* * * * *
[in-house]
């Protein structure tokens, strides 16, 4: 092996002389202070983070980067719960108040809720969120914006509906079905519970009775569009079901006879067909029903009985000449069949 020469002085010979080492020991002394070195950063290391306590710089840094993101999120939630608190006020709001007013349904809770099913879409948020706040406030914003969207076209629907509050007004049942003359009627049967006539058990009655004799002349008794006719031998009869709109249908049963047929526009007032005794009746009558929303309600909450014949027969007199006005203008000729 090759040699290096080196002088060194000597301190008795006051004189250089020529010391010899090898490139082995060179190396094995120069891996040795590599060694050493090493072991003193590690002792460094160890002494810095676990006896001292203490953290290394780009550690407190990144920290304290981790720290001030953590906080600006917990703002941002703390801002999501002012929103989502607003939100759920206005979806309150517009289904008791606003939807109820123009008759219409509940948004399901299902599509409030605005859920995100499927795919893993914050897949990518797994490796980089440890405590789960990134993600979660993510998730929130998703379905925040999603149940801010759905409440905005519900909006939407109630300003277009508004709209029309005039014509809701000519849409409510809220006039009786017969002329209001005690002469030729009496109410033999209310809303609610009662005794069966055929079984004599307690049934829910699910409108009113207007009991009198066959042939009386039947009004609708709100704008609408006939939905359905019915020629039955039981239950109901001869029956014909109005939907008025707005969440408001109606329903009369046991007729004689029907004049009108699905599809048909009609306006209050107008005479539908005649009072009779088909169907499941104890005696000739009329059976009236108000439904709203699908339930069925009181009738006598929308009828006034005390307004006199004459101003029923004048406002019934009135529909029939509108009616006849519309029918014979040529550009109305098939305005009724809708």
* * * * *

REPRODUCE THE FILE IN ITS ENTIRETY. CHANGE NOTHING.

[in-house]
């Protein structure tokens, strides 16, 4: 092996002389202070983070980067719960108040809720969120914006509906079905519970009775569009079901006879067909029903009985000449069949 020469002085010979080492020991002394070195950063290391306590710089840094993101999120939630608190006020709001007013349904809770099913879409948020706040406030914003969207076209629907509050007004049942003359009627049967006539058990009655004799002349008794006719031998009869709109249908049963047929526009007032005794009746009558929303309600909450014949027969007199006005203008000729 090759040699290096080196002088060194000597301190008795006051004189250089020529010391010899090898490139082995060179190396094995120069891996040795590599060694050493090493072991003193590690002792460094160890002494810095676990006896001292203490953290290394780009550690407190990144920290304290981790720290001030953590906080600006917990703002941002703390801002999501002012929103989502607003939100759920206005979806309150517009289904008791606003939807109820123009008759219409509940948004399901299902599509409030605005859920995100499927795919893993914050897949990518797994490796980089440890405590789960990134993600979660993510998730929130998703379905925040999603149940801010759905409440905005519900909006939407109630300003277009508004709209029309005039014509809701000519849409409510809220006039009786017969002329209001005690002469030729009496109410033999209310809303609610009662005794069966055929079984004599307690049934829910699910409108009113207007009991009198066959042939009386039947009004609708709100704008609408006939939905359905019915020629039955039981239950109901001869029956014909109005939907008025707005969440408001109606329903009369046991007729004689029907004049009108699905599809048909009609306006209050107008005479539908005649009072009779088909169907499941104890005696000739009329059976009236108000439904709203699908339930069925009181009738006598929308009828006034005390307004006199004459101003029923004048406002019934009135529909029939509108009616006849519309029918014979040529550009109305098939305005009724809708």